Primary and secondary colors are used for accents in the design. These can be buttons, links, icon colors, labels, and other elements on which emphasis and focus is placed.
The primary color can often be the brand color if there is one. If not, the color chosen is the one that will be the accent color among all the other design elements.
The secondary color helps provide variety in accents. For example, the buttons are made with a primary color and links with a secondary. But the secondary color is not required; if it's not there, then all the accents can be primary.
Black and white colors are used for text colors, backgrounds, borders, and many other design needs.
As a rule, the black color is selected with a mixed primary color to create a harmonious and balanced palette. So, if the primary color is blue, then black can have a bluish shade. If the primary color is red, black can have a reddish shade accordingly. However, there is no problem if black has a pure hue without impurities.
Based on black and white, also build a scale of opacity colors to implement shadows, additional colors of borders, and other elements.
States colors are used in the design for focus and hover states, for error, successful and other notifications, links, buttons, and other controls.
Often states colors can be the same as primary and secondary. For example, if the primary has a blue or purple hue, the active may be exactly the same. Or if the secondary is red, it may also be a negative state color.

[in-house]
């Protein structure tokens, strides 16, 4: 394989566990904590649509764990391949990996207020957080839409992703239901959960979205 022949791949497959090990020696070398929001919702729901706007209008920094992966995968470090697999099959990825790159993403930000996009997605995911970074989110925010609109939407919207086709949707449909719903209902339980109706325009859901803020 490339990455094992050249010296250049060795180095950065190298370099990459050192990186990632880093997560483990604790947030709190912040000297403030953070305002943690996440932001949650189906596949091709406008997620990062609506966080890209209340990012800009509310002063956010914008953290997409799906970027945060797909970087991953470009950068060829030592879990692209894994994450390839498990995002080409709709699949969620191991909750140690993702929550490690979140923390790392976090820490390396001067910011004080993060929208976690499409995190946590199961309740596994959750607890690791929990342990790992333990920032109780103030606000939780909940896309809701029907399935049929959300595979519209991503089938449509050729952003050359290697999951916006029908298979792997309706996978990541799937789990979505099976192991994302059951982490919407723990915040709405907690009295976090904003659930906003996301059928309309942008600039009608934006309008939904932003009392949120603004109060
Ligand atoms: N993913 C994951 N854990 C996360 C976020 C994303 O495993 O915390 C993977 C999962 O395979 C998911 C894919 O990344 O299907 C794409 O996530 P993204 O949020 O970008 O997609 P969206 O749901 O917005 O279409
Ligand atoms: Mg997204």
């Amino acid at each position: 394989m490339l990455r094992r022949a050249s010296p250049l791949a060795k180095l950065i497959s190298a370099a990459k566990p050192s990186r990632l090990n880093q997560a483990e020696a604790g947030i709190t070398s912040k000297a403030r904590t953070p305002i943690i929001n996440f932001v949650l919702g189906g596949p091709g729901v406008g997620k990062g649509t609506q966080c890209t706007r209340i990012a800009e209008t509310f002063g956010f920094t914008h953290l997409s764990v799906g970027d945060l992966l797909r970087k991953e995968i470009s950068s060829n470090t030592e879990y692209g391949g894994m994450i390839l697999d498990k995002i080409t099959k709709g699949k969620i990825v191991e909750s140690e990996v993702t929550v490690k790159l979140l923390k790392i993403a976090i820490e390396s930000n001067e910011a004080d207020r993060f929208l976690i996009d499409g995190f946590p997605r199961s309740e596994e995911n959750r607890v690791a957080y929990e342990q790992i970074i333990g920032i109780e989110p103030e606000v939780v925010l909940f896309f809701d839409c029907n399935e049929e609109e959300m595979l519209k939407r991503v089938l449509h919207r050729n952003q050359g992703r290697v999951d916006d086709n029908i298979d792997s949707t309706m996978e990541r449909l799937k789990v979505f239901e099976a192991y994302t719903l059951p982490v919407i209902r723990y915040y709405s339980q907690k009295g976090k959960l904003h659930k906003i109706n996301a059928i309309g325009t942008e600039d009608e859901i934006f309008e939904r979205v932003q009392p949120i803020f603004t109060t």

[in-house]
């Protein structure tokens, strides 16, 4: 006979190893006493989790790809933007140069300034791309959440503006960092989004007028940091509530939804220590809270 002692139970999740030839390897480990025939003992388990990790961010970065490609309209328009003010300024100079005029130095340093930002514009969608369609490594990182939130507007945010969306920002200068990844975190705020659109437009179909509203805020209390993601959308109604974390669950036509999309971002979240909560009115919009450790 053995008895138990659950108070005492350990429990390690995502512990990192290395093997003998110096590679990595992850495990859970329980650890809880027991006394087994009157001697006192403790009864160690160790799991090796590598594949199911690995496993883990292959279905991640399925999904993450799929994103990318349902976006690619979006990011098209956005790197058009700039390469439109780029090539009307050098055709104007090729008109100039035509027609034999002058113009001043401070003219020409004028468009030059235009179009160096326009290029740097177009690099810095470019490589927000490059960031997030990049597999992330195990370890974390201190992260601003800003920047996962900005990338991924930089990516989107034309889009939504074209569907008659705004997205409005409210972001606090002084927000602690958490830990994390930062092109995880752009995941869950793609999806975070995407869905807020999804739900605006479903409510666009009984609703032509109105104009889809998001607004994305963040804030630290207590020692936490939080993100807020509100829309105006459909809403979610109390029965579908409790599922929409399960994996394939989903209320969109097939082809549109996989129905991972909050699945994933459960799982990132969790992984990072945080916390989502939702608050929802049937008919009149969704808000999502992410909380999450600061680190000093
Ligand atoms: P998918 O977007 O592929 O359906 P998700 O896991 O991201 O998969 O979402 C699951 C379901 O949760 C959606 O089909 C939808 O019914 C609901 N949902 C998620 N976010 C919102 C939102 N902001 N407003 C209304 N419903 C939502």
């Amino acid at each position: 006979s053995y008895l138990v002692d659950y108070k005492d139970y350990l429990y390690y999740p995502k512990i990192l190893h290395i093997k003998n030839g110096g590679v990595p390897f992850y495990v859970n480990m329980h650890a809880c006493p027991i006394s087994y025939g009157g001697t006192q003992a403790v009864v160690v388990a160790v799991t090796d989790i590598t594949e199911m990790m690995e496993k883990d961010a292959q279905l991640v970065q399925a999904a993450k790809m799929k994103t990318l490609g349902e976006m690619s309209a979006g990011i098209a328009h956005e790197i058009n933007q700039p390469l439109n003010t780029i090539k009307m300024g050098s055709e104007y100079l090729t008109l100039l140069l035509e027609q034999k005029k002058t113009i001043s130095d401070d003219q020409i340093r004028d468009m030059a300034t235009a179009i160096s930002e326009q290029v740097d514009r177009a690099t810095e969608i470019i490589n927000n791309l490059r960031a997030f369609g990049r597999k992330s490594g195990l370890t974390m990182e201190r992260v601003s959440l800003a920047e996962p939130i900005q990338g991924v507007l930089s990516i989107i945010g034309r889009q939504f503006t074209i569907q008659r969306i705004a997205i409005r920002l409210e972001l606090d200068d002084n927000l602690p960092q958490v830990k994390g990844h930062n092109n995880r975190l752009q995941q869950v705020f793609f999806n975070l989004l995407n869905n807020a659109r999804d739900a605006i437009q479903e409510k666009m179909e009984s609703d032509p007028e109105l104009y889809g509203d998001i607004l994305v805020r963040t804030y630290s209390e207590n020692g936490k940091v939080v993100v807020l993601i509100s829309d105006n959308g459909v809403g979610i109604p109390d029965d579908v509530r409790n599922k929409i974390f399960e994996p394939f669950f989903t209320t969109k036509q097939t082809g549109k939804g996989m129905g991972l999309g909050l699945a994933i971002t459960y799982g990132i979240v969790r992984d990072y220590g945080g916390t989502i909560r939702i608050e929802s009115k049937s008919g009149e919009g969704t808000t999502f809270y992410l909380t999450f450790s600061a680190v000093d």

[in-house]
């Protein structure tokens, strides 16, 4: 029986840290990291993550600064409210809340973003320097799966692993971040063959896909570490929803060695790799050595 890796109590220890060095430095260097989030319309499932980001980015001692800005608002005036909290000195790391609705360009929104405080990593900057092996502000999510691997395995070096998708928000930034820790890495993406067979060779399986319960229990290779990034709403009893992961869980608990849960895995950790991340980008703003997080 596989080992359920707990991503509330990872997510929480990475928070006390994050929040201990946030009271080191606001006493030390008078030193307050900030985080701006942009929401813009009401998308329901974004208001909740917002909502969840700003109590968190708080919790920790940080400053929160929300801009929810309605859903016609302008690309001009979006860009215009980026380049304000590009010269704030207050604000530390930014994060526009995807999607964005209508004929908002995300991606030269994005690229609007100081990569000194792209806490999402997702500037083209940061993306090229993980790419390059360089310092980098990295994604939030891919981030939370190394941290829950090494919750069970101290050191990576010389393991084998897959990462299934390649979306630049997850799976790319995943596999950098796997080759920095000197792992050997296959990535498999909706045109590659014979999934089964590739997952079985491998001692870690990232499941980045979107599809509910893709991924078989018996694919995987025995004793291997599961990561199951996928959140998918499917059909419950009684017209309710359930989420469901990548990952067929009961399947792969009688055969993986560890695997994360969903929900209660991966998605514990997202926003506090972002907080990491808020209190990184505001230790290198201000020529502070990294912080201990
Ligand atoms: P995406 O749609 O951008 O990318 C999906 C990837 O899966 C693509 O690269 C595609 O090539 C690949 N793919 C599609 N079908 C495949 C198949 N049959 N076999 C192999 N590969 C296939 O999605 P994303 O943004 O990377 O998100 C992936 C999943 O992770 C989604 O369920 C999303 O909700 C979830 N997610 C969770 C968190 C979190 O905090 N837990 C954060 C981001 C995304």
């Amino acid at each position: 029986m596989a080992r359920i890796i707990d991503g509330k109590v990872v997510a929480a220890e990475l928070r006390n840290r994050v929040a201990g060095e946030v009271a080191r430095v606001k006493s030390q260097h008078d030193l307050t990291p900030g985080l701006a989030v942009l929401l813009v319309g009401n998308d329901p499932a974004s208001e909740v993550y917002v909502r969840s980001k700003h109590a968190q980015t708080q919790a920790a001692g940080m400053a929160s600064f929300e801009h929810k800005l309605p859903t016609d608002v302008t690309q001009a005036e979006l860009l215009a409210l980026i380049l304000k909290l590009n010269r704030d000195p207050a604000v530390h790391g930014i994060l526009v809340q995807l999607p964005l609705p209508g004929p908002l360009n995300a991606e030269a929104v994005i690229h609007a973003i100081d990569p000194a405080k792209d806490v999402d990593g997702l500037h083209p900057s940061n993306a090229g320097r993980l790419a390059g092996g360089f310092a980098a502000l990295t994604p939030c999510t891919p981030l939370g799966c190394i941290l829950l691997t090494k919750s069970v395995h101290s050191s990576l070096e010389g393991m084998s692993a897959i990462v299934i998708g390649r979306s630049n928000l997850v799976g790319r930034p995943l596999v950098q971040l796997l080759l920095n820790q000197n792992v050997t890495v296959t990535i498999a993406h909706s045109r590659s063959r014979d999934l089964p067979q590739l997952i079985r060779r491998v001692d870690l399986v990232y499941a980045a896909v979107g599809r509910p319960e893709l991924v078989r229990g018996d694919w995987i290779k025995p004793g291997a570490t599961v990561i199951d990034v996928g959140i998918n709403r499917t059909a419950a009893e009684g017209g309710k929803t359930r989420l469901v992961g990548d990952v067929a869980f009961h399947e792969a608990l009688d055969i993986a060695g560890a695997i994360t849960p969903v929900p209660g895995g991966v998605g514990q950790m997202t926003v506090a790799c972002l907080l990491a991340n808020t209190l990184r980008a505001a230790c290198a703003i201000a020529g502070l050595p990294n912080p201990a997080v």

States colors have a wide range of uses and play semantic roles in displaying information that requires a negative or positive meaning. For example, a positive color can be used in the statistics to show the text of a positive trend: +235 sales. A negative color to display the corresponding trend: -348 visits.
Active color has information meaning and can display data or elements of the corresponding value.
Miscellaneous colors are used for gradients, charts, products and services if they have their color-coding.
These colors can have a brighter tone or be completely different in tone from primary and secondary because their purpose is to help build specific elements like charts or create color coding of products, which can have their meanings and goals.